118. Memorandum From the Presidentʼs Assistant for National Security Affairs (Kissinger) to President Nixon1 2

[Page 1]


  • Norman Cousins and Nigeria/Biafra

Wednesday evening Roger Morris of my staff saw Cousins, as a sequel to my conversations with him in California. He is just back from Paris where he met quietly with Biafran Foreign Minister Onegbula.

Cousins has a shrewd and well-informed appreciation of the realties of the civil war. He is convinced there is no doubt that the Biafrans want to negotiate, and quite possibly are looking toward some kind of reunified Nigeria. (They sent the same signals to Clyde Ferguson very clearly during his last trip to Geneva on relief matters.)

Cousinsʼ message Wednesday, however, was that his usefulness as a prober was probably exhausted. Foreign Minister Onegbula is willing to talk further in a very quiet exploration, but is anxious to come here to talk to us directly. Cousins thinks it would be much less satisfactory, though still acceptable to the Biafrans, if he (Cousins) went back to see Onegbula in Paris.

The object of this further exchange would be to pin down exactly how the Biafrans would propose to relate any negotiations to the OAU, what role they would expect of the US, and what public concessions they might be willing to make at the outset to help bring along the Feds. Cousins got only vague answers on these questions during his last trip; the Biafrans asked for this week to consult Ojukwu.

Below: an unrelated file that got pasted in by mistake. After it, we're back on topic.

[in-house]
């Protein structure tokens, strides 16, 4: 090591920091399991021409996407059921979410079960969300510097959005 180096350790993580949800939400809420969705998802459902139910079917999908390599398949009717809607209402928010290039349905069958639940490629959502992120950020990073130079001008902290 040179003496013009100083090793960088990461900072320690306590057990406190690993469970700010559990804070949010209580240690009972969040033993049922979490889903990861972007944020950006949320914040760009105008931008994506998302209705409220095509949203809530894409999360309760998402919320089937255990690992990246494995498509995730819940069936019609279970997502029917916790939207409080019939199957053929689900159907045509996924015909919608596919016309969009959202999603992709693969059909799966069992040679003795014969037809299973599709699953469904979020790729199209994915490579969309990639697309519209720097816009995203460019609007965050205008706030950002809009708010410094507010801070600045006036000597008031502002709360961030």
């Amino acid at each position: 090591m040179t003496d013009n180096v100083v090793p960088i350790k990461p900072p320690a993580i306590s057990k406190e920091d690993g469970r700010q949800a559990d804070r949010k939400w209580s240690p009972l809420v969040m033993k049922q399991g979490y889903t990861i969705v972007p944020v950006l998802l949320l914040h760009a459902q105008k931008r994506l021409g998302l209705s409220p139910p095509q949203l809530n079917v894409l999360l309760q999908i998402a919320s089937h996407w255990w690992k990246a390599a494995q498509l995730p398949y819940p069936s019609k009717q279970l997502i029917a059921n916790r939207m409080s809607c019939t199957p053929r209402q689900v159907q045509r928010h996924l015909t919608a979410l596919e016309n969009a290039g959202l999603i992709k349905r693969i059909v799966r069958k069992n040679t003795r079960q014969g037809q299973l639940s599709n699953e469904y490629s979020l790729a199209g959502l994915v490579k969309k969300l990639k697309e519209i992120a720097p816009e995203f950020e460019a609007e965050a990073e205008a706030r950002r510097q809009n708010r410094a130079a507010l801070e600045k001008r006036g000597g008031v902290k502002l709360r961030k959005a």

I strongly recommend that we keep this dialogue going, and preferably with a signal to the Biafrans via Cousins that my staff would be available for a secret informal session to explore the question described above.

[Page 2]

We could ask Cousins to return to Paris. But the Biafrans obviously want some proof theyʼre in a serious conversation with the Administration, and a talk here would give us maximum control as well as an undiluted appraisal. The penalty for a leak, as always, would be complete disavowal. Nor does our seeing the Biafrans commit us to anything. This would be a simple exchange of views in line with a dinner meeting Elliot Richardson had with a Biafran Ambassador some weeks ago (which has never leaked).

In any case, we promised Cousins a prompt reply. I think he deserves it for following our earlier request with both precision and discretion.

Recommendation—That you authorize me to tell Cousins that a member of my staff would be available for a strictly quiet, informal meeting with a Biafran representative in the next few days.

Approve [Nixon initialed his approval]

  1. Source: National Archives, Nixon Presidential Materials, NSC Files, Box 741, Country Files, Africa, Nigeria, Vol. I. Secret; Nodis. Sent for action.
  2. Kissinger told the President that Norman Cousins, the editor of the Saturday Review, believed his usefulness in the Nigerian situation had ended. Kissinger recommended, and Nixon approved, that Cousins be authorized to pass a message to the Biafran representatives in Paris that a member of Kissingerʼs staff would be available for an informal meeting. Nixon initialed “Approve.”